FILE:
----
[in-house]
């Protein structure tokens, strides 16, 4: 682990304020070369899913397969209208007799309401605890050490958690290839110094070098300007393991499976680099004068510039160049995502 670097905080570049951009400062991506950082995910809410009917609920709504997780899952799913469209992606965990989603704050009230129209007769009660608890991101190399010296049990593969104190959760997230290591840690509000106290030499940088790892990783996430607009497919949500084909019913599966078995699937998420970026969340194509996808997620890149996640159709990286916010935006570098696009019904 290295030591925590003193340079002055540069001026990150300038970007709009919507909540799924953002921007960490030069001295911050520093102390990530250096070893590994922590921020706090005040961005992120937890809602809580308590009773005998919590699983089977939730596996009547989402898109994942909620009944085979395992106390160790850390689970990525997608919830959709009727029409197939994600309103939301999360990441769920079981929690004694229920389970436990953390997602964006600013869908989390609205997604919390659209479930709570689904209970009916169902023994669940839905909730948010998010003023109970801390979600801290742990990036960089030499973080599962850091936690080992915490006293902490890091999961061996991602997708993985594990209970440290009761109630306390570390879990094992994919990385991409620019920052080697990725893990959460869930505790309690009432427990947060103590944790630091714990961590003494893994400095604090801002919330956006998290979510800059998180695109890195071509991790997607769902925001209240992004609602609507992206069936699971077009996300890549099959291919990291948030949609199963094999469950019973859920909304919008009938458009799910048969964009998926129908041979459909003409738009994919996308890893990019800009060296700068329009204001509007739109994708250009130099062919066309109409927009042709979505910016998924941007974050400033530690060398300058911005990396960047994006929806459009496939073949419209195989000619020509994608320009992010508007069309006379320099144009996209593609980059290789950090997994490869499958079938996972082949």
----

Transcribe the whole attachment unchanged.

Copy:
[in-house]
């Protein structure tokens, strides 16, 4: 682990304020070369899913397969209208007799309401605890050490958690290839110094070098300007393991499976680099004068510039160049995502 670097905080570049951009400062991506950082995910809410009917609920709504997780899952799913469209992606965990989603704050009230129209007769009660608890991101190399010296049990593969104190959760997230290591840690509000106290030499940088790892990783996430607009497919949500084909019913599966078995699937998420970026969340194509996808997620890149996640159709990286916010935006570098696009019904 290295030591925590003193340079002055540069001026990150300038970007709009919507909540799924953002921007960490030069001295911050520093102390990530250096070893590994922590921020706090005040961005992120937890809602809580308590009773005998919590699983089977939730596996009547989402898109994942909620009944085979395992106390160790850390689970990525997608919830959709009727029409197939994600309103939301999360990441769920079981929690004694229920389970436990953390997602964006600013869908989390609205997604919390659209479930709570689904209970009916169902023994669940839905909730948010998010003023109970801390979600801290742990990036960089030499973080599962850091936690080992915490006293902490890091999961061996991602997708993985594990209970440290009761109630306390570390879990094992994919990385991409620019920052080697990725893990959460869930505790309690009432427990947060103590944790630091714990961590003494893994400095604090801002919330956006998290979510800059998180695109890195071509991790997607769902925001209240992004609602609507992206069936699971077009996300890549099959291919990291948030949609199963094999469950019973859920909304919008009938458009799910048969964009998926129908041979459909003409738009994919996308890893990019800009060296700068329009204001509007739109994708250009130099062919066309109409927009042709979505910016998924941007974050400033530690060398300058911005990396960047994006929806459009496939073949419209195989000619020509994608320009992010508007069309006379320099144009996209593609980059290789950090997994490869499958079938996972082949």